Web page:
Upon arrival, new directors are typically greeted by an avalanche of documents—including charters, reports, and financial statements. Even for the most seasoned governance experts and veteran directors, reading and processing this information load presents a challenge. For those who are stepping up to their first board assignments, it’s a particularly daunting prospect.
Daunting, yes – but by no means unmanageable. With the right preparation, boards can effectively organize these documents and bring new directors up to speed.
NACD has developed a new publication to assist boards in organizing their onboarding manuals. The Onboarding Bookprovides directors and their boards with a comprehensive, user-friendly roadmap. It is designed to help board members get to work quickly and confidently.
TheOnboarding Book is a compilation of templates that can be customized to any board or company. This publication includes resources for the board to communicate the essentials of the organization to new directors, including how corporate policy affects their work, what their responsibilities are, and how they will be evaluated.
Content includes sample bylaws, board and committee evaluations, organization charts, specific director responsibilities and duties, codes of ethics, insider training policies, and more.
TheOnboarding Book can also be an invaluable tool for smaller companies and startups that are establishing boards for the first time.
While there is no shortcut to learning the facts necessary to becoming an effective director, boards can organize the comprehensive documents, and thereby avoid inefficiency, repetition, or frustrating missteps. The Onboarding Bookis a go-to resource to assure that companies and their directors don’t miss a beat.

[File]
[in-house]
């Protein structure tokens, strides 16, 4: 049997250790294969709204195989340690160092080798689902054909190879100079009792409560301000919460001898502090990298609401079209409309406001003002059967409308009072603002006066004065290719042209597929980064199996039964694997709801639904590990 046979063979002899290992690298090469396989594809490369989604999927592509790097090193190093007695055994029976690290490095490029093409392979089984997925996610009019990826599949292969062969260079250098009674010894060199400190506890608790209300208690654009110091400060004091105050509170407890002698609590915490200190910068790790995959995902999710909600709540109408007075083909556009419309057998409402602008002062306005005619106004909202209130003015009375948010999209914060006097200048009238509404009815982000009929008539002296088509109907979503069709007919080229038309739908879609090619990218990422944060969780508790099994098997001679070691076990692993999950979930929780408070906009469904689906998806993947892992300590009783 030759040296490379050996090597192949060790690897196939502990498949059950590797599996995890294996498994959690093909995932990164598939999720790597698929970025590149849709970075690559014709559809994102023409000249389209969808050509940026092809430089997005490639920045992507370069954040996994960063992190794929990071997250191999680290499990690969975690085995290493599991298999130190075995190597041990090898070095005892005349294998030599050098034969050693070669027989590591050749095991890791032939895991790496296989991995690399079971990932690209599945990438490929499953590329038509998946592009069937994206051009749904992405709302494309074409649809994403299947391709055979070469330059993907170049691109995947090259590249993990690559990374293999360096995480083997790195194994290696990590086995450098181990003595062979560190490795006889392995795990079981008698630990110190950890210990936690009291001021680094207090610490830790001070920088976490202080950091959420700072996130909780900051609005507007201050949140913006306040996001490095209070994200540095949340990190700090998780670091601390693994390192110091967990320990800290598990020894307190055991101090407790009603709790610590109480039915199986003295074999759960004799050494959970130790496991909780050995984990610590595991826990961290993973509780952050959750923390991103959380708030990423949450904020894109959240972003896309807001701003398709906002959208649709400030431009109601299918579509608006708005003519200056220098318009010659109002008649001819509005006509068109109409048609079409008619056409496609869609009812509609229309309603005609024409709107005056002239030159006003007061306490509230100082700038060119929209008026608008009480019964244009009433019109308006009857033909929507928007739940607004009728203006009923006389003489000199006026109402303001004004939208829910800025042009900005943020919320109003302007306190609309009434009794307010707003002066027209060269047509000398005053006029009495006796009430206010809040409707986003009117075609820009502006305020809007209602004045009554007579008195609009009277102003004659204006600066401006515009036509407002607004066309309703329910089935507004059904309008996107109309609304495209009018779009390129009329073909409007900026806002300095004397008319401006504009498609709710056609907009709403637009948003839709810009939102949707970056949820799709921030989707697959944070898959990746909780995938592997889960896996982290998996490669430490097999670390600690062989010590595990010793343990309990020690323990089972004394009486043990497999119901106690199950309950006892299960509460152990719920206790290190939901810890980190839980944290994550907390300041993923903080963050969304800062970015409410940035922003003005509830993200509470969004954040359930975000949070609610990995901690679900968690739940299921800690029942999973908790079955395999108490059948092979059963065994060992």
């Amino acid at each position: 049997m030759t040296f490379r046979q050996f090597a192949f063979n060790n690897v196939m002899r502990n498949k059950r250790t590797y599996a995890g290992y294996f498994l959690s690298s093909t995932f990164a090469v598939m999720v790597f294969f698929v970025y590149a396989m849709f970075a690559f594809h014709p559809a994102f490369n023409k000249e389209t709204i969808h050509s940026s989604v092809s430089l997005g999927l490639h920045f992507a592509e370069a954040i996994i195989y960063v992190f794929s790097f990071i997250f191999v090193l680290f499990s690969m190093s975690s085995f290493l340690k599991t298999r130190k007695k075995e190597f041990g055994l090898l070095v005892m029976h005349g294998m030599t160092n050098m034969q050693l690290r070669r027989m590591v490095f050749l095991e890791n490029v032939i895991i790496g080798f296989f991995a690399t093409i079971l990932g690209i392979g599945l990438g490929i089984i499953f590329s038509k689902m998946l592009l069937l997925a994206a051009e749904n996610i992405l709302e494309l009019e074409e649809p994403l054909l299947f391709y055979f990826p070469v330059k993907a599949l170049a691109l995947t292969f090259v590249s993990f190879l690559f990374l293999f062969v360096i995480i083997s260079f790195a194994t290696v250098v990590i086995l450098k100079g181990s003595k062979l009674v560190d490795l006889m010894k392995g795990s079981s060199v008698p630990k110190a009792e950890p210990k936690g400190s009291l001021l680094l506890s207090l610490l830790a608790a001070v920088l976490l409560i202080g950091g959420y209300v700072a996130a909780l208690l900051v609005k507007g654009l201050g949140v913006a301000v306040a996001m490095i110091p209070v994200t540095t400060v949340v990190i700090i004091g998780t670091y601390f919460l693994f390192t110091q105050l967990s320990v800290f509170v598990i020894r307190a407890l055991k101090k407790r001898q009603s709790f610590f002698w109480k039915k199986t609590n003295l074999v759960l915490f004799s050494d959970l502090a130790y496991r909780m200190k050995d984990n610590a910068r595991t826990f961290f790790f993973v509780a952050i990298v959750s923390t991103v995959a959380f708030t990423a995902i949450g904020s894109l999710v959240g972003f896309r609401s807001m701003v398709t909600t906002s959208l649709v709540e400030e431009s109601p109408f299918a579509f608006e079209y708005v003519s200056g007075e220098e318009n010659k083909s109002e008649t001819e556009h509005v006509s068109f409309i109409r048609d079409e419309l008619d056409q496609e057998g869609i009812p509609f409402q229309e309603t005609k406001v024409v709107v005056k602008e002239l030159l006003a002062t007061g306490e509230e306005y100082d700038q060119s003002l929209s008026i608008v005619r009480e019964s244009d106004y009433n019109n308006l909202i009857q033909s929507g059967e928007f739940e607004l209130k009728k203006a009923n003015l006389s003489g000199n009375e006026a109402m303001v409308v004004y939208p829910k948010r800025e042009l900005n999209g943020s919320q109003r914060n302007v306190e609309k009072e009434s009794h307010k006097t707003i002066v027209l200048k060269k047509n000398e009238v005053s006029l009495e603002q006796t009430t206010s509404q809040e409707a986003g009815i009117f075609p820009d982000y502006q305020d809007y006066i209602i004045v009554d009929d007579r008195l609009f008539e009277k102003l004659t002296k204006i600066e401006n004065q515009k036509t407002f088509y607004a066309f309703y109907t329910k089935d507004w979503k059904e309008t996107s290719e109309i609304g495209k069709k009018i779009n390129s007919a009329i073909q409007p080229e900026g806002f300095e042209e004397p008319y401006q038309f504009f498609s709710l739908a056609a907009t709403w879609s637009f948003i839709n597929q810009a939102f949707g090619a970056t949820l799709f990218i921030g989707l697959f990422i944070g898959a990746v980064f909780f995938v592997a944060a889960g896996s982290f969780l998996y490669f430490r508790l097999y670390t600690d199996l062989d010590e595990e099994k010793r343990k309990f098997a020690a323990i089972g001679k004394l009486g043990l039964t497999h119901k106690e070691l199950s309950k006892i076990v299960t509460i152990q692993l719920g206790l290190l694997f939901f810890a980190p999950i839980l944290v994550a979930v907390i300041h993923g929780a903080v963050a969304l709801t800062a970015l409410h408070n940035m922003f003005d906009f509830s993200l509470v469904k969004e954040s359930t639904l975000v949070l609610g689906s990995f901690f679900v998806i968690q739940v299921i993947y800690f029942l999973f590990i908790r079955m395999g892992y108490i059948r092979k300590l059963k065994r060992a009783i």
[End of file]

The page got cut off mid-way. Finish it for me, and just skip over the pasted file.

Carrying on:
On Wednesday, it was revealed that one of the largest insider-trading cases seen in decades stemmed from a violation of boardroom policy. In the insider-trading trial of Raj Rajaratnam, Goldman Sachs CEO Lloyd Blankfein testified that former director Rajat Gupta violated the firm’s code of conduct in disclosing confidential information from 2008 board meetings. According to Blankfein’s testimony, Gupta allegedly revealed to Rajaratnam via telephone strategic discussions regarding the possibility of Goldman Sachs acquiring a commercial bank or insurance company, as well as advance notice of Berkshire Hathaway’s vitalizing five billion dollar investment in Goldman.
Often companies do not articulate boardroom confidentiality agreements, as confidentiality is implied in a director’s duty of loyalty. According to this fiduciary duty, a director cannot use confidential information for his or her own benefit, or to the benefit of a person or entity outside the company. However, a lack of clear policy would prove a weak defense for Gupta, as Goldman Sachs clearly defines a boardroom confidentiality policy in its corporate governance principles:
Confidentiality. The proceedings and deliberations of the board and its committees shall be confidential. Each director shall maintain the confidentiality of information received in connection with his or her service as a director.*
While confidentiality policies are not explicitly required, in 2000 the SEC enacted a policy to enhance fairness and transparency: Regulation Fair Disclosure, commonly referred to as “Reg FD.” With the intent to eliminate “selective disclosure,” Reg FD mandates that publicly traded companies must disclose material information to all investors at the same time. While this mandate does not necessarily extend to nonpublic boardroom discussions, the gray area created can be easily solved by including a code of conduct or other confidentiality agreement in the company’s corporate governance principles.